Russia Debt Default Throws Economy Into Further Chaos

Russia Debt Default Throws Economy Into Further Chaos

Western sanctions against Russia following its invasion of Ukraine have resulted in that country defaulting on its foreign-currency debt for the first time since the Bolshevik Revolution of 1917 according to Bloomberg.

On Sunday night Russia missed a deadline to meet a 30-day grace period on interest payments worth US$100 million which were originally due on 27th May. 

The country’s ability to pay its debt back to international investors through American banks has been curtailed by the U.S. Treasury Department. 

News agency Reuters also reports that some Taiwanese holders of Russian bonds denominated in Euros have not received interest payments.

The Russian Finance Ministry said it would pay dollar-denominated debts in rubles amid claims it would present the opportunity to subsequently convert to the original currency. None of the bonds however have terms that will allow for settlement in local currency.

“There is money and there is also the readiness to pay,” Russian Finance Minister Anton Siluanov said in May.

 “This situation, artificially created by an unfriendly country, will not have any effect on Russians’ quality of life.”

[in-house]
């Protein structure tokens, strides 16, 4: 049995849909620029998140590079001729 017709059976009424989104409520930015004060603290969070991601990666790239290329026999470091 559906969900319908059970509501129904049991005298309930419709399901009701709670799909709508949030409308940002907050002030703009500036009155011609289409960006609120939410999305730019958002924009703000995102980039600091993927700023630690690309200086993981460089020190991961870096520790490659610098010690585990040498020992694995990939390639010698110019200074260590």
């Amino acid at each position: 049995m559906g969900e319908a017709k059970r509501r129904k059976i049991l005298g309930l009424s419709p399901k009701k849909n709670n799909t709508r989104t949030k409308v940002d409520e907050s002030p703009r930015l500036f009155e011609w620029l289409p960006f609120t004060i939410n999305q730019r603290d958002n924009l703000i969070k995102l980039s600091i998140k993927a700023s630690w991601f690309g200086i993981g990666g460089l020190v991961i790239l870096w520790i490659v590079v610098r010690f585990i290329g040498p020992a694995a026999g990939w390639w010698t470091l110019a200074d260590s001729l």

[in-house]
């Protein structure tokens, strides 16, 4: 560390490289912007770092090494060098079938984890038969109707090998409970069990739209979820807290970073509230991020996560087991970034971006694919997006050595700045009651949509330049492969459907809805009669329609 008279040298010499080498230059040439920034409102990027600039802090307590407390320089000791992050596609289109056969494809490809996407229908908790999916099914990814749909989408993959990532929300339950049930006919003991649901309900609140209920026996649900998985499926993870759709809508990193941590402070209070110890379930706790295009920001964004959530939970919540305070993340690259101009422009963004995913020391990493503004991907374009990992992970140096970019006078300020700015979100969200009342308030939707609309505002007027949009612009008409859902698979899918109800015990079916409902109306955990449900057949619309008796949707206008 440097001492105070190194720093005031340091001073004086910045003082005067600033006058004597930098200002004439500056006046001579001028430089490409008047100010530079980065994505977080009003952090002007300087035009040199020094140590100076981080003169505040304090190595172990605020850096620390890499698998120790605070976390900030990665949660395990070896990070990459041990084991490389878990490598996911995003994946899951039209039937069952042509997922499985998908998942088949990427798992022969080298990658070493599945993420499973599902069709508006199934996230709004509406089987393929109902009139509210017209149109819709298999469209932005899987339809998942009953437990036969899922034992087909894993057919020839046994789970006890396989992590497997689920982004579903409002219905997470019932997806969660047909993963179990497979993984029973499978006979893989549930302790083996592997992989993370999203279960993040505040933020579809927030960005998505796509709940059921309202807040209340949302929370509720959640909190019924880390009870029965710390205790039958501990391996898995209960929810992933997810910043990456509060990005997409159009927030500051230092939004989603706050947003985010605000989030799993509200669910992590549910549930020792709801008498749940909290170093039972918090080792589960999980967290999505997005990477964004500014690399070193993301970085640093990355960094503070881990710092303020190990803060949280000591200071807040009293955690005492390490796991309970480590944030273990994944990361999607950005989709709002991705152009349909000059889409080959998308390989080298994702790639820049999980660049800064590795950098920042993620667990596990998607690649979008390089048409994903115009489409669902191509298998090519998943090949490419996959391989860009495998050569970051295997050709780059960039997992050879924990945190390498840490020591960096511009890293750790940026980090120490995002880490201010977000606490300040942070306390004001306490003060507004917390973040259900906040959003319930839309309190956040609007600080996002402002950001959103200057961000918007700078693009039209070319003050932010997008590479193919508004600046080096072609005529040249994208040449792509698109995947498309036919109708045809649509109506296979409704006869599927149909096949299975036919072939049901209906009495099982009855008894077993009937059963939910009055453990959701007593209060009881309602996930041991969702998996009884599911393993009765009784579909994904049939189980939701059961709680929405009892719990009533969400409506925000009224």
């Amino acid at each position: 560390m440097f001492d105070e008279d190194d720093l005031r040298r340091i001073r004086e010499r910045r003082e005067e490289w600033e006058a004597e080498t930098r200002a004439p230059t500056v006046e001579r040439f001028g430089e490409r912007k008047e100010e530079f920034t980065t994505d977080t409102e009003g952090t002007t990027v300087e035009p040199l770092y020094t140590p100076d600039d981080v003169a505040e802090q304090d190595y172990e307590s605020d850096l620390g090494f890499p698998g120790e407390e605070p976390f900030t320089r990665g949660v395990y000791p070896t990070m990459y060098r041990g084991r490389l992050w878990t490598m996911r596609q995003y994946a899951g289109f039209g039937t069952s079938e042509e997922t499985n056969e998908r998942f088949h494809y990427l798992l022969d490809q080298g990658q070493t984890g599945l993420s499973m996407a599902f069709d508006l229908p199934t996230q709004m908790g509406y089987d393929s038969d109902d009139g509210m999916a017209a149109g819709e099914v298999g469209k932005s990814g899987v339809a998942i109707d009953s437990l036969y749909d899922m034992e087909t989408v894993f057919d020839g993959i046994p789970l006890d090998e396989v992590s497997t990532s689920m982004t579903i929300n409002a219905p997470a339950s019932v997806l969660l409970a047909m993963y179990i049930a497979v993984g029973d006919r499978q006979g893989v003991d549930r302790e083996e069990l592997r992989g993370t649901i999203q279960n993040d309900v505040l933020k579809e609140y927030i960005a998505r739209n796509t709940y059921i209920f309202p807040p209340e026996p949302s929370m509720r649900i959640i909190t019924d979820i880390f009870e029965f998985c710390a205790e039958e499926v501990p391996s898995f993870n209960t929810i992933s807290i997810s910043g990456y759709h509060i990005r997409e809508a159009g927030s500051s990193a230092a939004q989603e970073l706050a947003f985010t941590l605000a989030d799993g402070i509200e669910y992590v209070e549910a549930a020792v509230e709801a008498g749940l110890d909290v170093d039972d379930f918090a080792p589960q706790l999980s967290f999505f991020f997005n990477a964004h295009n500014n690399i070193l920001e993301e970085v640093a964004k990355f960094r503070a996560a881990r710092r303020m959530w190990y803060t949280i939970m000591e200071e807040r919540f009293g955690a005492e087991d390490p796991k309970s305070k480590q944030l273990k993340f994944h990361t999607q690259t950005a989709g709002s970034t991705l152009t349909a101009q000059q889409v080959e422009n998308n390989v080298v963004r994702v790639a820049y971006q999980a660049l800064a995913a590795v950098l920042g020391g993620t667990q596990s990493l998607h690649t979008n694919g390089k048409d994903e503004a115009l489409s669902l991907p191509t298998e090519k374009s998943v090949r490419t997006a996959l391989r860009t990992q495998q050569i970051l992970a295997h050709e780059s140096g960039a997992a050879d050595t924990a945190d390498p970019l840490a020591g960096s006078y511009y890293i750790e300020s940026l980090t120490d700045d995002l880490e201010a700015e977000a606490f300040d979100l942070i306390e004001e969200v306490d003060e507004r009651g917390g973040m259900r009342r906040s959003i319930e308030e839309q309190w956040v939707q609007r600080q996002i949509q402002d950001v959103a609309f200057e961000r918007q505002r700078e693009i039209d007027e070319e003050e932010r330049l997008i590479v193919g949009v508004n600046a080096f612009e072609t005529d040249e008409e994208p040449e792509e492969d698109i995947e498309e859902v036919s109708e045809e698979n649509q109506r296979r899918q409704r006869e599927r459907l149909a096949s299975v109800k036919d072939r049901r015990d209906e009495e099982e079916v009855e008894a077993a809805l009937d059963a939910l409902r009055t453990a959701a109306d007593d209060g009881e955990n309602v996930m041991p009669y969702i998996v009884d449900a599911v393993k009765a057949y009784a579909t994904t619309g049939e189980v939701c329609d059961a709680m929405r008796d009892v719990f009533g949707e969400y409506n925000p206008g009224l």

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Russia owes about US$40 billion in foreign bonds with about half of that being owed to foreigners. It is estimated that Russia had around US$640 billion in foreign currency and gold reserves before the start of the war in Ukraine. Much of it is currently frozen as it was held in overseas countries.

The likelihood of a default has been high for weeks with ratings agencies classifying the country’s debt as junk.

Russia classifies any claim of default from the West as unlawful as it says it has the money to pay and has been trying to pay. Russia continues to rake in what is thought to be $1billion per day in oil and gas exports. 

However, the Russian economy is reeling on many fronts with major international businesses leaving the country including Nike, McDonald’s and Starbucks. 

It is believed that creditors may adopt a wait-and-see approach as they are barred from dealing with Russia’s finance ministry due to the sanctions which would preclude a settlement from being made.